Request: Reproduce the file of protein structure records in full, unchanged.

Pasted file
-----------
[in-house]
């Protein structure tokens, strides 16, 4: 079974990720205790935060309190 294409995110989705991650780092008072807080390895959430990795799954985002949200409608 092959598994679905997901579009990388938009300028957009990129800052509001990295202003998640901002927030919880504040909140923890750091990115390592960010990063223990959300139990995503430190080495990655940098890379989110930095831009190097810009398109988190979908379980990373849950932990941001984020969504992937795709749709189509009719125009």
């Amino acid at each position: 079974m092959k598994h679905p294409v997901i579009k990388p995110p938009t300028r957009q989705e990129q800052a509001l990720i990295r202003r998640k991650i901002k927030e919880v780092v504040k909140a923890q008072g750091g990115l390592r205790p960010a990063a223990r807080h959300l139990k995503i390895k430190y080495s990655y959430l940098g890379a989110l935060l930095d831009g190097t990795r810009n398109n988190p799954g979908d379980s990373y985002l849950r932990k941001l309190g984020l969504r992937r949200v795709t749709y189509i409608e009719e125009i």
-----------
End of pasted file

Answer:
[in-house]
């Protein structure tokens, strides 16, 4: 079974990720205790935060309190 294409995110989705991650780092008072807080390895959430990795799954985002949200409608 092959598994679905997901579009990388938009300028957009990129800052509001990295202003998640901002927030919880504040909140923890750091990115390592960010990063223990959300139990995503430190080495990655940098890379989110930095831009190097810009398109988190979908379980990373849950932990941001984020969504992937795709749709189509009719125009």
């Amino acid at each position: 079974m092959k598994h679905p294409v997901i579009k990388p995110p938009t300028r957009q989705e990129q800052a509001l990720i990295r202003r998640k991650i901002k927030e919880v780092v504040k909140a923890q008072g750091g990115l390592r205790p960010a990063a223990r807080h959300l139990k995503i390895k430190y080495s990655y959430l940098g890379a989110l935060l930095d831009g190097t990795r810009n398109n988190p799954g979908d379980s990373y985002l849950r932990k941001l309190g984020l969504r992937r949200v795709t749709y189509i409608e009719e125009i």